Archive for September, 2009
Continuing our Lolita book cover theme I am grateful to Barbara Bloom for providing this image of her 1998 work Lolita Stamps (you can find her design among them) as well as this quote by Susan Tallman from the retrospective catalogue The Collections of Barbara Bloom:
“BB was drawn to the relentless precision of Nabokov’s prose, and also to the manner in which that relentlessness resulted, not in difficult avant-gardism, but in flat out beauty. (The terrifying thing about Lolita is that it is simultaneously so repugnant and so beautiful.) Like the obsessive lover who seeks to re-dress the object of his desire in the clothes he wants to see her in, BB set about designing her own covers for most (not all) of Nabokov’s novels, quite often by gracing them with prior work of her own: Glory (1932) bears the image of BB’s Pride on its cover, and a chain of Nabokov’s beloved butterfly wings from Never Odd or Even: Corner on the back; Invitation to a Beheading (1938) is adorned with two of BB’s museum photographs: the Greek horse head from the British Museum and another of a bit of Classical statuary truncated by the intrusion of a large red hat. The simplest and most straightforward is Despair, with its black-and-white documentation of BB’s broken porcelain KPM Arkadia dinner plate. Most remarkable, however, is the absurdly apropos silhouette BB found for the cover of Lolita: the pompous (and paunchy) Nabokovean male at the lectern, the saucy stance of the little girl (the word minx seems almost unavoidable) who thrusts her hip at his tendentious fingers. One does wonder what other purpose the image could ever have served.”
I am hopeful that in the not too distant future I will be able to ask her a few questions about her art, her interest in Nabokov, her collection of books from his personal library and, of course, what Humbert is doing with those scissors!
“Welcome. Perhaps you’re here because you and I share a love for the wit and poetry found in Nabokov’s classic, Lolita. For a book fan, Lolita is a trove of voice, alliteration, character, plot, assonance, and mood. It’s chock-full of references and culture. But—and for the morally discriminating reader, there’s always that but—it’s the account of a child rapist, told with fluctuating, insufficient remorse. The narrator’s moral depravity left this reader unsatisfied and I doubt I am alone.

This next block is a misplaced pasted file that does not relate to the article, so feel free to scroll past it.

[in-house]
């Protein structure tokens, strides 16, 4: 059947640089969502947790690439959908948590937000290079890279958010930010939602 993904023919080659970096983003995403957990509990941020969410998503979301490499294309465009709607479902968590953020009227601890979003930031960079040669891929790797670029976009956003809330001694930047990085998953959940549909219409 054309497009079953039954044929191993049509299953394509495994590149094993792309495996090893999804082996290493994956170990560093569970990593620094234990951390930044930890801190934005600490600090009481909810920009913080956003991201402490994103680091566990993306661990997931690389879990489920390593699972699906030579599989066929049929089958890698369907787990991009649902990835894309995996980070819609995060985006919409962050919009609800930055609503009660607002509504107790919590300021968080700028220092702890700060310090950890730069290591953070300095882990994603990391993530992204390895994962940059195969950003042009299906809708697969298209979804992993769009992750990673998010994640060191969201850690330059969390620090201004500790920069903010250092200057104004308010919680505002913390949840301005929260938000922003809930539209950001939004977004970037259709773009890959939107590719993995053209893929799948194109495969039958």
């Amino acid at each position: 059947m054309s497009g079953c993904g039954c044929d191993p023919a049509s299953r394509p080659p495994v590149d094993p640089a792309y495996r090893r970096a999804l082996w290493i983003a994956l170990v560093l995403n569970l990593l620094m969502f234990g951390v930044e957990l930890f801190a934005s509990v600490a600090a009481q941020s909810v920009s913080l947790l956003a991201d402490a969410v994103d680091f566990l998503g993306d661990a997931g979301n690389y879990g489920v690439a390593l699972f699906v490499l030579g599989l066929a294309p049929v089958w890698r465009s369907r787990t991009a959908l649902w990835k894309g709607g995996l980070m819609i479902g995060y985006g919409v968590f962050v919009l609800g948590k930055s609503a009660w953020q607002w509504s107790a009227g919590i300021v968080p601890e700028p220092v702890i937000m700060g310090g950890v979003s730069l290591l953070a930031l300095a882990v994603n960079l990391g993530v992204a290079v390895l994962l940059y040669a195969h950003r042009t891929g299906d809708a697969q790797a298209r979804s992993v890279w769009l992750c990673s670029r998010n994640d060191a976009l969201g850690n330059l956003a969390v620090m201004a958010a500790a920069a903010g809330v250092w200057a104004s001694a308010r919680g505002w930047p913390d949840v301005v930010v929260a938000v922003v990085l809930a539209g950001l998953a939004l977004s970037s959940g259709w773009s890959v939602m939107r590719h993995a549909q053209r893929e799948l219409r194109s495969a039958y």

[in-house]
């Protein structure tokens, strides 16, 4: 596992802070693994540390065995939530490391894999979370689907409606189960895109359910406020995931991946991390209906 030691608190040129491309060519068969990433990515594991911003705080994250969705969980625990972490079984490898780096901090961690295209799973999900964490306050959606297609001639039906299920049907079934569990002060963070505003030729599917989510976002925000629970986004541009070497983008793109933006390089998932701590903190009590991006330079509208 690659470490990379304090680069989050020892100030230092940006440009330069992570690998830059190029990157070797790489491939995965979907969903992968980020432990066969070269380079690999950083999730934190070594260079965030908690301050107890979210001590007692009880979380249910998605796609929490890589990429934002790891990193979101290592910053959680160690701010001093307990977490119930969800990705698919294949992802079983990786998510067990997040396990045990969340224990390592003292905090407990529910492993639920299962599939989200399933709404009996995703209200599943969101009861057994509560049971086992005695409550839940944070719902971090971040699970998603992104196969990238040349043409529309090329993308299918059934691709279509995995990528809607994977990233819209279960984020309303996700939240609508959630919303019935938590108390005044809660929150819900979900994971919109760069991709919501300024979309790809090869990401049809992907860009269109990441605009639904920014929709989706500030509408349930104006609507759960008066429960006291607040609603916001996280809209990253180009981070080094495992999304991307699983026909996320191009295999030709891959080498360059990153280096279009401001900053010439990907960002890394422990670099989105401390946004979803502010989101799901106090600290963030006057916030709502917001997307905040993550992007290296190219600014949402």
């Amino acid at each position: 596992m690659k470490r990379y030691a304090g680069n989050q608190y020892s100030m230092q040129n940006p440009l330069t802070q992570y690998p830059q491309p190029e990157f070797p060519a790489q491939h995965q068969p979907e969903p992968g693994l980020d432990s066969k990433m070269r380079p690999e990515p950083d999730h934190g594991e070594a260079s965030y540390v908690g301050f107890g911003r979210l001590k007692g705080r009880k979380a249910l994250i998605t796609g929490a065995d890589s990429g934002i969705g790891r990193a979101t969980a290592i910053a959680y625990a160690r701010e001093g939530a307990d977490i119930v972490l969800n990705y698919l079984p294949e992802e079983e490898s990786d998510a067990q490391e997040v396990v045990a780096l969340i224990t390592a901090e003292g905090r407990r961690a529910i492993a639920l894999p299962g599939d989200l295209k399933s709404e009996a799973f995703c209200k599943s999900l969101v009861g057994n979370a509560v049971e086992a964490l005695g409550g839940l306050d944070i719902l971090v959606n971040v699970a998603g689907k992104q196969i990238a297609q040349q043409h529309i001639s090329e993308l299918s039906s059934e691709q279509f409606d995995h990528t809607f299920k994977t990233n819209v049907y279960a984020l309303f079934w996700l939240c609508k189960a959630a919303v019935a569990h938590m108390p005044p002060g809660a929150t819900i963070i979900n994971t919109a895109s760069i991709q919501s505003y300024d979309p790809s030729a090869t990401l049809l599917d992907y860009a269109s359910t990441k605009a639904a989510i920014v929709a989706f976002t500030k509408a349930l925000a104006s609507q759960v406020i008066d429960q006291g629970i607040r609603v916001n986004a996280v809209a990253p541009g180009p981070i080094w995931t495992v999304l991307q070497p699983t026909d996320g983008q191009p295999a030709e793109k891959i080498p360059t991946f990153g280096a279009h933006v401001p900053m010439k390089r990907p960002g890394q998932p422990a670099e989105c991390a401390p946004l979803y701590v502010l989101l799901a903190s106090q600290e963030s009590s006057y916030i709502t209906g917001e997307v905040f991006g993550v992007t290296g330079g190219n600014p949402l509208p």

My solution: put on my editor hat go to work, creating an alternate edition of Nabokov’s masterwork, Lolita, Scrubbed. In this new (and I hope, improved) version, I seek to retain the lovable poetry of the book’s original text while excising the book’s amoral core. And while I make no claims to be a writer of Nabokov’s caliber, I plan to “re-see” troubling scenes as the author would, were he convinced of the novel’s problematic nature. I also plan, in an effort to make the book more “of our times,” to apply light cuts here and there in areas where I feel the language goes a little overboard.”
I think it’s quite clear that Kibbey’s misguided effort belies a laughably profound misunderstanding of the novel, but I won’t get into that just yet. For now, I leave this for your amusement:
After stage and screen adaptations, how about a musical interpretation of the novel and its novelist? Viennese composer and trumpeter Franz Koglmann has a new recording, inspired in large part by just that. Using a motif from composer Bob Harris’ “Love Theme” taken from the score of Kubrick’s 1962 film Koglmann’s “dynamically detached chamber jazz” creates a sonic tribute not only to Lolita, but also to other Nabokov works, with titles such as Ada and Van, Vadim Vadimowitsch N., Laura, Just Half a Shade and Martha Dreyer. Past albums by Koglmann include similar treatments of T.S. Eliot, Ezra Pound:
“Through intimate musical articulation—orchestrating images and clever intellectual references into playful and provocative word sonatas—it was inevitable that Koglmann would choose to decipher the challenging linguistic maneuvers of world-famous writer Vladimir Nobokov, known as the master of “chamber music in prose,” into a set of musical images.”
Listen to clips from the album on the col legno website: